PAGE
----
Chapter 14 and 15 Enduring Love

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  • Created on: 20-04-13 15:03
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How does McEwan tell the story in Chapter 14?
Joe continues to narrate and an insight is gained into Clarissa's perspective on Joe's
potential as a parent, Joe's memories of his interaction with adults as a child and
Joe's achievement in relating to Clarissa's eldest godchild. Joe views himself through
the detached eyes of the Logan children. He is able to engage the children in a
discussion of moral relativism (are there absolute rights and wrongs, or do these vary
according to cultures and times) and Joe momentarily appears to forget the adult
world. When the narrative focus returns to Jean Logan, Joe finds himself agreeing to
contact the other men who were involved in the ballooning accident on Jean's behalf
as a result of his feelings of guilt. In addition, the hypothesis (again a form of narrative)
that she has constructed to explain her husband's determination to hang on to the
rope is revealed. Whilst watching the children play, Joe remembers the reference to
unrequited love and coded signalling that had been eluding him and De Clerambault's
syndrome is introduced to the novel.
Narrative techniques
Detective novel genre: `take on the case'
Romance novel genre
Two narrative digressions: at start and Clerambault
Language of obsession:
`The boy could not take his eyes off me as he stared'
`I have to find her' ­ ignorance of mistress's identity drives obsession
Joe's need to explore in detail the Logans' lives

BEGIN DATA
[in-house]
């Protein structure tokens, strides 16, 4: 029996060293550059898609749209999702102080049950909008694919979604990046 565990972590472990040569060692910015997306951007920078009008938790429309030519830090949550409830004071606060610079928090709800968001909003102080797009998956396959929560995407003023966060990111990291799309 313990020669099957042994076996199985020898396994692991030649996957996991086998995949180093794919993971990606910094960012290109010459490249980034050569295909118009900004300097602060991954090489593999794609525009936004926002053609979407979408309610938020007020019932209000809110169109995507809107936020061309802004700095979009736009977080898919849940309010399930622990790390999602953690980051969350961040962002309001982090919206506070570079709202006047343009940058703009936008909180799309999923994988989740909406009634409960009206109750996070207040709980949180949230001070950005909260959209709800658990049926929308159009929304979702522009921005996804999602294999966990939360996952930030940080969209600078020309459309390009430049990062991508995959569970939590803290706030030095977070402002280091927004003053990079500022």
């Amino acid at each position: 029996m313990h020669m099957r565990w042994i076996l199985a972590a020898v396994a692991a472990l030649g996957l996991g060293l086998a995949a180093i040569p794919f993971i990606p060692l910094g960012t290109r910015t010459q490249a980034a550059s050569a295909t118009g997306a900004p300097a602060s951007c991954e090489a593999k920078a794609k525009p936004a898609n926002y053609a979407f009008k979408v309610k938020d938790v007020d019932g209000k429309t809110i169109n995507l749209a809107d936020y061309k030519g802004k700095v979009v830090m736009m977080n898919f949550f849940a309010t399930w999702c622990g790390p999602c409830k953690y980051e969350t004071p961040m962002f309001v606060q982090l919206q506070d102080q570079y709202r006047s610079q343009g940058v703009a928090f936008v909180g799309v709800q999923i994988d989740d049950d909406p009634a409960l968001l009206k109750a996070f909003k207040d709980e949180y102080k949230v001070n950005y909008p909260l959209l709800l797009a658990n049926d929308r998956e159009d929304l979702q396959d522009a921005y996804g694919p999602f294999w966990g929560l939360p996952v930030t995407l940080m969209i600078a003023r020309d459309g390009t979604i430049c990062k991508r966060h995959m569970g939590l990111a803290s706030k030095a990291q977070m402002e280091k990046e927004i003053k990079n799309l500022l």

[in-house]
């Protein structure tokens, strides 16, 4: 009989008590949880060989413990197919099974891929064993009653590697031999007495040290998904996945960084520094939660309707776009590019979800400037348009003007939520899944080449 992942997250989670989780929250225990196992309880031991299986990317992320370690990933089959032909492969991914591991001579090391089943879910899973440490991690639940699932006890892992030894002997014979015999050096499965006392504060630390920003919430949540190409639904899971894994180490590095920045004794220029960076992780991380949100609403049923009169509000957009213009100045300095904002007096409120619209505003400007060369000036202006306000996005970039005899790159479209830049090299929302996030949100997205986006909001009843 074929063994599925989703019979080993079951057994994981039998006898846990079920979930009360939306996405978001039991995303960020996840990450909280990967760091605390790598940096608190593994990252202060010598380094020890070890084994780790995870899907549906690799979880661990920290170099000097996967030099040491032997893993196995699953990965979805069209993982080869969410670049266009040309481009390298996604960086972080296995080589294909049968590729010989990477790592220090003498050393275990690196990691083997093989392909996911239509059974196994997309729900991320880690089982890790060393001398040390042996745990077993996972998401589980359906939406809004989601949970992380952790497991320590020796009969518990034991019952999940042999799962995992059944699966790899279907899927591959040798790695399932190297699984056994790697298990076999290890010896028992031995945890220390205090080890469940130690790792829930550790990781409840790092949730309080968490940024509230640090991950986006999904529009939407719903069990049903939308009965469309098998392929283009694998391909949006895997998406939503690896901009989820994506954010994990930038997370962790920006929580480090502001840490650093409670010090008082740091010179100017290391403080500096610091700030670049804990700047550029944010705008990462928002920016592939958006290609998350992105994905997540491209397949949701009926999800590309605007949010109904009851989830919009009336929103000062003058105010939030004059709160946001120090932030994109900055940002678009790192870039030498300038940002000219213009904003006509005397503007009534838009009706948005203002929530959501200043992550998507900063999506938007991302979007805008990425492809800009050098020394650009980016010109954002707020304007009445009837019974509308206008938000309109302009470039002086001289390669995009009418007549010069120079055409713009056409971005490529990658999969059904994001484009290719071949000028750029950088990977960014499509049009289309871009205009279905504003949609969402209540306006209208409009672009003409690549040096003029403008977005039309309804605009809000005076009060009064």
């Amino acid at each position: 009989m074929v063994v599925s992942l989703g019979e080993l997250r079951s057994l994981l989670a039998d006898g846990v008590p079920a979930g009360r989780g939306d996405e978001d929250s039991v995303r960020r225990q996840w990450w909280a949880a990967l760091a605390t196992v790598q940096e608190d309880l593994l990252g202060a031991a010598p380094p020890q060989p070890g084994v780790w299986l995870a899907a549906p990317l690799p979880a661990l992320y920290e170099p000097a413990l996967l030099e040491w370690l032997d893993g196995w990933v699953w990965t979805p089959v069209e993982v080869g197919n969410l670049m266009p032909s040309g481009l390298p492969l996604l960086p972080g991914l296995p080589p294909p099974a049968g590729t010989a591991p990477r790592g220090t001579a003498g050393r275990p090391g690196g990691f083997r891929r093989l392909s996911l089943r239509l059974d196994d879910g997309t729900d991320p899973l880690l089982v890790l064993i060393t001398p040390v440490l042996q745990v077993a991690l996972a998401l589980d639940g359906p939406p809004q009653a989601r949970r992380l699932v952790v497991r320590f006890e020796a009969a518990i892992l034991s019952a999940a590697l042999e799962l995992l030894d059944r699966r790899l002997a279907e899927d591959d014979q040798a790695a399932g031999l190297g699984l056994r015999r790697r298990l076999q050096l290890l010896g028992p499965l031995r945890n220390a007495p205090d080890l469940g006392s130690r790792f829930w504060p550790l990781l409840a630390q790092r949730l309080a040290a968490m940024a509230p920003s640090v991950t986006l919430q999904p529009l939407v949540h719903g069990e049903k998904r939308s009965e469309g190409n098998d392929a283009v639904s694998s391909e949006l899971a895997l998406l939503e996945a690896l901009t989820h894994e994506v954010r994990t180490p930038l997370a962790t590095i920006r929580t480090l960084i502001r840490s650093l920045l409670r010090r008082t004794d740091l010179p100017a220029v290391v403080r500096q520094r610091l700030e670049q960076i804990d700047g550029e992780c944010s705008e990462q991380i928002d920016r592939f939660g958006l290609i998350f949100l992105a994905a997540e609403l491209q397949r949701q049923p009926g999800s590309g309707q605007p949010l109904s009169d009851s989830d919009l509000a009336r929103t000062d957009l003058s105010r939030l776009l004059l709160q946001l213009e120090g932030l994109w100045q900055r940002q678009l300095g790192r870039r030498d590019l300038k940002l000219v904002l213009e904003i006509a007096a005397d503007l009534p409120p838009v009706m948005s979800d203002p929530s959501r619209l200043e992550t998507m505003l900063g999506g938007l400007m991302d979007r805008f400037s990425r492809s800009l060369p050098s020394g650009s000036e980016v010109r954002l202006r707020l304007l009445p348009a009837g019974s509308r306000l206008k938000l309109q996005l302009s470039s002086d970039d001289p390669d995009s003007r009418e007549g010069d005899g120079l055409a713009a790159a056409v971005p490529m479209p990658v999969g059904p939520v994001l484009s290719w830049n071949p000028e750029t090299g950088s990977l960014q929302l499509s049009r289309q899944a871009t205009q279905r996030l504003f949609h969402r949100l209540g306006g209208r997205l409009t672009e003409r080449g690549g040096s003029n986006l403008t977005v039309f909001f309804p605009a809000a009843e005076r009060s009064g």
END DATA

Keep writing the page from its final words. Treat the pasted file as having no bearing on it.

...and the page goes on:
First line links to end of Chapter 13 ­ links Jean to Joe & Clarissa
Narrated by Joe through a child'seye viewpoint
Initial digression builds up to the meeting with the children
Language of death builds suspense:
He always wanted to be the hurt he couldn't accept it = hypothetical
motivation for his foolhardy attempt to save boy in balloon
I know what killed him = selfdelusion
Hypothetical discussion about murder = irony is children are more rational
Joe's inner questioning to justify actions
Metafiction and language of narrative ­ e.g. `story not making sense', `this was a
theory, a narrative'
Imagery of `lacework', `fabric' ­ curtains?
Music imagery ­ `name was a fanfare, a clear trumpet'
Joe is alone at the end

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How does McEwan tell the story in Chapter 15?
Joe returns to the scene of the ballooning accident and constructs his own narrative
to explain the behaviour of John Logan's mistress. He follows the steps that John
Logan would have taken to the site of the start of the ballooning accident and then
retraces the steps that he and Clarissa took two weeks before.…read more


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